Mary wants to lose weight, Todd wants to meet a girlfriend, and Bob wants to increase his ROI’s for his next quarterly portfolio. While this is all good, there’s really no reason other than a vanity feeling that’s being chased. Instead of pursuing the person you’re to become, you pursue a “thing” or a “goal.” This is mental suicide. You’ve got to make a mental shift and really make a lifestyle change.
In order to make this lifestyle change, you must start small. One little change or “ripple in the pond” as I like to say, can create lasting change.
Charles Duhigg, Author of the best selling book The Power of Habit: Why We Do What We Do In Life and Business, talks a lot about the choices we human’s make and how they affect us. More importantly, he shares some interesting case studies and insights on how we actually make decisions at certain times of the day or during certain times in our lives. (Cough Cough, New Year’s.) I highly recommend picking that book up if you haven’t done so.
The following steps have helped me become more productive (in the later months of 2013), healthier, and have actually helped me to increase my income.
The last thing you want to do with your New Year’s resolution is to set a weight loss goal, spiritual goal, traveling goal, or financial goal that you’re completely overwhelmed with. Instead, understand that it’s best to start small.
Start Small. I started with a small goal of drinking a glass of water every morning I woke up. Eventually this one small habit translated into other areas of my life. I was soon making healthier eating choices, exercising more, and making more money online because I started focusing on income producing activities. Crazy to think that all of this change started with the one small habit of having a glass of water as soon as I woke up.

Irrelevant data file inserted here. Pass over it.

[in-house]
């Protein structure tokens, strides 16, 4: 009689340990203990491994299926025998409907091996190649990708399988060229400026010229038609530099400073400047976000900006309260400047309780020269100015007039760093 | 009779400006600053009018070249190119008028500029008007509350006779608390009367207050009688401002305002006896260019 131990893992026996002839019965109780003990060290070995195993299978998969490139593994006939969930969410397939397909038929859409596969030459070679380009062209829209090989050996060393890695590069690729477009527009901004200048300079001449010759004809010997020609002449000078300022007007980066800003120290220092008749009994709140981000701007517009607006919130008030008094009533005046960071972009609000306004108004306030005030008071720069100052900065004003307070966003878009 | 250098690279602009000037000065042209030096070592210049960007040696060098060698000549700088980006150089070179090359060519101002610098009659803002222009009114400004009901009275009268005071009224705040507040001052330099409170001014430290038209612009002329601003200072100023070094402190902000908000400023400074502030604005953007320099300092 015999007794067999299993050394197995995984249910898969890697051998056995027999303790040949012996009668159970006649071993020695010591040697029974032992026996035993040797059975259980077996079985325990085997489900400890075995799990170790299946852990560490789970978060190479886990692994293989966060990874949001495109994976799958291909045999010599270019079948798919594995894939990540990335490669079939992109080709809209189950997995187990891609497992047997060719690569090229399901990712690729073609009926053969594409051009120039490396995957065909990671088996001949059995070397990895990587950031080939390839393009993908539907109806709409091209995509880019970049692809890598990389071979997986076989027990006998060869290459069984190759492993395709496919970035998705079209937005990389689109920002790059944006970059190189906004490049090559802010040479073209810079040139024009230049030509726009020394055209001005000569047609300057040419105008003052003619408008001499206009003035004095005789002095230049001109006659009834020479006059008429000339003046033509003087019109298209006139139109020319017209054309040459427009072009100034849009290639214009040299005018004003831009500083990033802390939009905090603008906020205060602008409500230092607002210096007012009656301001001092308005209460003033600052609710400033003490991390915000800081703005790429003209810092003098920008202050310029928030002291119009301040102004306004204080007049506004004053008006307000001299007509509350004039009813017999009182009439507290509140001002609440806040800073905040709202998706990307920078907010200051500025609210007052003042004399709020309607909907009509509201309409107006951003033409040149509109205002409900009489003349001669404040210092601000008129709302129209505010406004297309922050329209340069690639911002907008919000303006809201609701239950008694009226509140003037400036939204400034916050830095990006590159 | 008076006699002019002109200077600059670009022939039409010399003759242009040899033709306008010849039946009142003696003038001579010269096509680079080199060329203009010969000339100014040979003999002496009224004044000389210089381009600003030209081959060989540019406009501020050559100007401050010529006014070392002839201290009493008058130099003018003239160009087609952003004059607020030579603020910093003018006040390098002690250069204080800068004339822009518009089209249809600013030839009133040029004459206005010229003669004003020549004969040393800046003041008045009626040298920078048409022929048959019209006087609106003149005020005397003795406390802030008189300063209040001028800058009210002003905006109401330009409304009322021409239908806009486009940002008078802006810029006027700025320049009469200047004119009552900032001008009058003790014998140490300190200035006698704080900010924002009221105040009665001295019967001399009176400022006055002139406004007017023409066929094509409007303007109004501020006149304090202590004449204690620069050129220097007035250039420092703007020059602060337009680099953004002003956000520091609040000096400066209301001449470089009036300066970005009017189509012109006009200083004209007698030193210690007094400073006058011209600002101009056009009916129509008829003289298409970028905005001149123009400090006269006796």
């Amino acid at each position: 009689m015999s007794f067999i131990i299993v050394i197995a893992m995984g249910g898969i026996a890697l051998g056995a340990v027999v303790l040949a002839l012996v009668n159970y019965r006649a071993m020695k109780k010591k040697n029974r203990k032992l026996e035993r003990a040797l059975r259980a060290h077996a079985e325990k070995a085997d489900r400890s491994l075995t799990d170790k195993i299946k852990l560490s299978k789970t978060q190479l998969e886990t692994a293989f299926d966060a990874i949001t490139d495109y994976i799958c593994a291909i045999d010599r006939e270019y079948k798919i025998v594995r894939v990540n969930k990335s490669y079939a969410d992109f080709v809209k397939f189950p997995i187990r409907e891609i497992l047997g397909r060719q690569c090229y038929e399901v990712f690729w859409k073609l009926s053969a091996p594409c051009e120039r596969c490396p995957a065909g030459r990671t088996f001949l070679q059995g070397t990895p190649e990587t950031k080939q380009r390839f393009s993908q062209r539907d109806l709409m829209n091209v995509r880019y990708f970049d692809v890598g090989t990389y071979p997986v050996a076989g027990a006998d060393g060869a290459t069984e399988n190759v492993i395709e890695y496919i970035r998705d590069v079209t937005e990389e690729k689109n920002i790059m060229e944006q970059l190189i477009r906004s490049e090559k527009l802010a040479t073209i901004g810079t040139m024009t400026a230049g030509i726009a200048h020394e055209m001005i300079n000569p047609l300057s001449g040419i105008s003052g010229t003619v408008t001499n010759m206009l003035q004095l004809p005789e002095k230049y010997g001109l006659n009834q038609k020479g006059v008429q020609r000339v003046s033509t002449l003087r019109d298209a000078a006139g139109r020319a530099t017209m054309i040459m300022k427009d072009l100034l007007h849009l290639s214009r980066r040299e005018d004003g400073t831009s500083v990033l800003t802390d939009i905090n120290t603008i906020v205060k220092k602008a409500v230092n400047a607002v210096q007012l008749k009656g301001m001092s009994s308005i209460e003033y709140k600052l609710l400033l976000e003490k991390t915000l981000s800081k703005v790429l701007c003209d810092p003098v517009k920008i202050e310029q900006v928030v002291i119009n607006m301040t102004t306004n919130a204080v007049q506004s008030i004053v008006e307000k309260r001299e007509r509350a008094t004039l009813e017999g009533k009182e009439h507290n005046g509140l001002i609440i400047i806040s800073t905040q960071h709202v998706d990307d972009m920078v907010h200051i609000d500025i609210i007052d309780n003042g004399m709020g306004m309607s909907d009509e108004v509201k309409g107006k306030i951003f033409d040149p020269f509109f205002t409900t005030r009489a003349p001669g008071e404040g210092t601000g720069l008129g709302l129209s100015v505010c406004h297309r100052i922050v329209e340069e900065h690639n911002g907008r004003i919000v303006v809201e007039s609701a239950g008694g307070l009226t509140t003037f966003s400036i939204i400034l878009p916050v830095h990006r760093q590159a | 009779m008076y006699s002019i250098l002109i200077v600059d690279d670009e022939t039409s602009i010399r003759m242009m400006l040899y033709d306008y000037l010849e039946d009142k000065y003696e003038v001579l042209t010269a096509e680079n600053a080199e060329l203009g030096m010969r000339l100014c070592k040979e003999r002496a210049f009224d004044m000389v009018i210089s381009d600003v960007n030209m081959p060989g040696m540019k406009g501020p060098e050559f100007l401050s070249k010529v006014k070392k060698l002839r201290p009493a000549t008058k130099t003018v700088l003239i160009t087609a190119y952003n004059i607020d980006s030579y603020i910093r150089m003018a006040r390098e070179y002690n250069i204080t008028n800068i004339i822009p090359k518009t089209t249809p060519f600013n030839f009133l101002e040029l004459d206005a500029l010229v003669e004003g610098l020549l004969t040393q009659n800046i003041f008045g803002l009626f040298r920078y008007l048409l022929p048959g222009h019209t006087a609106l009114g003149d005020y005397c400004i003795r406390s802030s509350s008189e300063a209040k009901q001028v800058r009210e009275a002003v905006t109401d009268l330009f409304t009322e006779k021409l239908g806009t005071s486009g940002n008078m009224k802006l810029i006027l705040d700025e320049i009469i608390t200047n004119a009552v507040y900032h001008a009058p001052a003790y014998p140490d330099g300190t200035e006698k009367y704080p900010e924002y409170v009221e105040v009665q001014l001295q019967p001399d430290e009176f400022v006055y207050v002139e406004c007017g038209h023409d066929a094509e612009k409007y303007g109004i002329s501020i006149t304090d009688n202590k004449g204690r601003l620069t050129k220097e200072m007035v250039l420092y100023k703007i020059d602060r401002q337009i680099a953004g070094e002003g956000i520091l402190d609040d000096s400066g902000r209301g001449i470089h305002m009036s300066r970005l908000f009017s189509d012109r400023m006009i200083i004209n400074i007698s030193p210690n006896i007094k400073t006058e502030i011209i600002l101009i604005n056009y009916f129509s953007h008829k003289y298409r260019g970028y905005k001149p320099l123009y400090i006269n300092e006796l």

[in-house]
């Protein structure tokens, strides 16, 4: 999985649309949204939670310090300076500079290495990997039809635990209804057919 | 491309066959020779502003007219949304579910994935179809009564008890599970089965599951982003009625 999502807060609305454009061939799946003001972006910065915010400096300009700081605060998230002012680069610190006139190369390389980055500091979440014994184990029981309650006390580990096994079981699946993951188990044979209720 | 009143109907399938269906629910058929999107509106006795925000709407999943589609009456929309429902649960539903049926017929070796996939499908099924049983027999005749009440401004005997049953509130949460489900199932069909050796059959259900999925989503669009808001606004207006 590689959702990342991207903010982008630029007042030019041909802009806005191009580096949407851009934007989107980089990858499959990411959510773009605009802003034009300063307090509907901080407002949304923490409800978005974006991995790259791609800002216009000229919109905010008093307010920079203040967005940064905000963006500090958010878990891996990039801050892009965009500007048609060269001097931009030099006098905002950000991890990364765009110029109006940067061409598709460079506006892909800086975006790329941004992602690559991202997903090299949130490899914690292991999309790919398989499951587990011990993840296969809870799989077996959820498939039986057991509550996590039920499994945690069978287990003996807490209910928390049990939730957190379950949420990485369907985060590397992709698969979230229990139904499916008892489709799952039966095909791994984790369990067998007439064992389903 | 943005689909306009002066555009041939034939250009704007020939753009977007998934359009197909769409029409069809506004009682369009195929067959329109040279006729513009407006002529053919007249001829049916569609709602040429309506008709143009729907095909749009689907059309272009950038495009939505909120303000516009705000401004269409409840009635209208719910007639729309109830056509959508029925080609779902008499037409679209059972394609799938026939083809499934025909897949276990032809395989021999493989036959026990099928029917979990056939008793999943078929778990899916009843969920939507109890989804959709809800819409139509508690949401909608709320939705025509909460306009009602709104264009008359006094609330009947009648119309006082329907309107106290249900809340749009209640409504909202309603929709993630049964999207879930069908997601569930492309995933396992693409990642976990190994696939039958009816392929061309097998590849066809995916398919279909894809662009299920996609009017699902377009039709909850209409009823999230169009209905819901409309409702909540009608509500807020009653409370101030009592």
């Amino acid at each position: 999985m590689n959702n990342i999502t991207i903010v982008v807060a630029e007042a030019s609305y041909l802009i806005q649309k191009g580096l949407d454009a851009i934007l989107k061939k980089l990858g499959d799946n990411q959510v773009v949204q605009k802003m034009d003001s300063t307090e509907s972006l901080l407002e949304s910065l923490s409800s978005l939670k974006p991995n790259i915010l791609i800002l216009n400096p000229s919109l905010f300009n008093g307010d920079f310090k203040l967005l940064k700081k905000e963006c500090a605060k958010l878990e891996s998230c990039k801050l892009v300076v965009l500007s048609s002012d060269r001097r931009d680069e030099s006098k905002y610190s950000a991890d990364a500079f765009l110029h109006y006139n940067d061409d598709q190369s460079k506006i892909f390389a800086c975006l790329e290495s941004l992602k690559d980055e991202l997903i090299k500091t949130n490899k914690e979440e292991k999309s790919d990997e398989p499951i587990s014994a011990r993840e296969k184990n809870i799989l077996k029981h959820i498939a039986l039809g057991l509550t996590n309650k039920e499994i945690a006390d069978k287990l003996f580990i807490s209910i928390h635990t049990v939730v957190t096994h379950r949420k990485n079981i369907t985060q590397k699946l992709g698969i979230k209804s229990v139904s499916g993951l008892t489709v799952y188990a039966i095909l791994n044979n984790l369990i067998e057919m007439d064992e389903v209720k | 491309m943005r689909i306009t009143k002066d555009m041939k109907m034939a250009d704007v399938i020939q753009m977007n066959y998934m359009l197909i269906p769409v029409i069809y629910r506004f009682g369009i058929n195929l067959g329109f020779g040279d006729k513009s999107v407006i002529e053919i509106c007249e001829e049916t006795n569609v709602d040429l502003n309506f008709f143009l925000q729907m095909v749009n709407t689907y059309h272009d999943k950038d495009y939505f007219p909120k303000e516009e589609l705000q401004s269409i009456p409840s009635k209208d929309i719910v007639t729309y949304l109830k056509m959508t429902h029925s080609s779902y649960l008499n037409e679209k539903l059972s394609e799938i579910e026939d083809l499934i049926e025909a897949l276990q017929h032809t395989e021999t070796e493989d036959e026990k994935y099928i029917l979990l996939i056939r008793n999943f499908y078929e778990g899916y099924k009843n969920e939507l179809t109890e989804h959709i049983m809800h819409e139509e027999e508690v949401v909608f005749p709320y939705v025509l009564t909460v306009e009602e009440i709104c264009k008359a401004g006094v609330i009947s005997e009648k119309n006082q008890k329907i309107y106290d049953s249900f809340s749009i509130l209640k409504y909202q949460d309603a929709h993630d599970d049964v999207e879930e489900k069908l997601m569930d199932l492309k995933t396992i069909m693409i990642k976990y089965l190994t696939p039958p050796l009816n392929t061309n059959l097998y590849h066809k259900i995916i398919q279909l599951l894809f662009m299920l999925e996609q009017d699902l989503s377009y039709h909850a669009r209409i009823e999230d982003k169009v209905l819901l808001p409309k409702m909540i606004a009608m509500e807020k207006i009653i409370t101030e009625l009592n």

Focus On Yourself. If you don’t believe in yourself, then why should anyone else believe in you. After I’d had my water and ate a good breakfast, I’d immediately take a shower and take care of me. I’d make sure to floss and brush my teeth, shave if necessary, and dressed well as often as I could even if I wasn’t going anywhere! The main point of this was to make myself feel like I was valuable and that I cared about myself – because I do! And you should to!
Read. It’s no coincidence that all successful people have big libraries. I don’t have the biggest library but I’ve got about 25+ books on personal development, investing, and online business. It doesn’t matter if you read your book one day and then read a business article online the next day. The point is to read and acquire the habit for fueling your brain with information that is going to help push your towards your goals. One of my favorite books that I’ve become obsessed with is Arnold Schwarzenegger’s, Total Recall: My Unbelievably True Life Story. Truly an inspirational book, highly recommend checking that out.
Positive Messages. Instead of engaging on the negative events in the world, gossiping with your friends, or talking about some outrageous twerking thing that Miley Cyrus is doing – engage in good conversations with good company. Listen to personal development audio that’s going to encourage your life. The more a message is embedded into your mind, the more your subconscious is going to believe it.